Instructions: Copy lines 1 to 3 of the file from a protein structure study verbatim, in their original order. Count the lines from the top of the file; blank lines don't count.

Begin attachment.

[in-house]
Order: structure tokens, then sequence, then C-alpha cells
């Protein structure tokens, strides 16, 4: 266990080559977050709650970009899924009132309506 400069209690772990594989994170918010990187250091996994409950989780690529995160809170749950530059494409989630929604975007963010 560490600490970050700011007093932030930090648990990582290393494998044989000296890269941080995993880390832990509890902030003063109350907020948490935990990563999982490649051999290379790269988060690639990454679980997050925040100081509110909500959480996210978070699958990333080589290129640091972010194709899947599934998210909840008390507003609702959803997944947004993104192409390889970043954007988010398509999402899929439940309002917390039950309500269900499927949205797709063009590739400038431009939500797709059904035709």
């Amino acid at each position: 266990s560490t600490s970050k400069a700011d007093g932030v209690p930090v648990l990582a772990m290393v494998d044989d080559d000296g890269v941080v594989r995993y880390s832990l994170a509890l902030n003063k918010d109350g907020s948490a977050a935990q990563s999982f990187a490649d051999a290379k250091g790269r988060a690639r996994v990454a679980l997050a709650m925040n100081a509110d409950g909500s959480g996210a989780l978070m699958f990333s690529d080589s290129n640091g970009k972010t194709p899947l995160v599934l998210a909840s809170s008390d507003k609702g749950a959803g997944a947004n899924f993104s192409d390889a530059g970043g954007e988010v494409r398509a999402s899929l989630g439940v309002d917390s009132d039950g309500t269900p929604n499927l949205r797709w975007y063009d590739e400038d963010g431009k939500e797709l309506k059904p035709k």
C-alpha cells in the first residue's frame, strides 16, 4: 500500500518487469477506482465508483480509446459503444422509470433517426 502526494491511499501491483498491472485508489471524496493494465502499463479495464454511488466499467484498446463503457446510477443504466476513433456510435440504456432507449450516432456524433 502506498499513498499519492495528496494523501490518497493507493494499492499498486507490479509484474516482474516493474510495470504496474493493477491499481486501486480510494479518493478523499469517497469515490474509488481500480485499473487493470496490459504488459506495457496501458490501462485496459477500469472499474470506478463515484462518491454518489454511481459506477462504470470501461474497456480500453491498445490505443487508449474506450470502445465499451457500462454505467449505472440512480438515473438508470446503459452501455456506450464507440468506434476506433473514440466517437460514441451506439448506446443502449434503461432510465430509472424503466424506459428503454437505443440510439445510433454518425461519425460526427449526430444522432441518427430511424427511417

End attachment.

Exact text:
[in-house]
Order: structure tokens, then sequence, then C-alpha cells
């Protein structure tokens, strides 16, 4: 266990080559977050709650970009899924009132309506 400069209690772990594989994170918010990187250091996994409950989780690529995160809170749950530059494409989630929604975007963010 560490600490970050700011007093932030930090648990990582290393494998044989000296890269941080995993880390832990509890902030003063109350907020948490935990990563999982490649051999290379790269988060690639990454679980997050925040100081509110909500959480996210978070699958990333080589290129640091972010194709899947599934998210909840008390507003609702959803997944947004993104192409390889970043954007988010398509999402899929439940309002917390039950309500269900499927949205797709063009590739400038431009939500797709059904035709």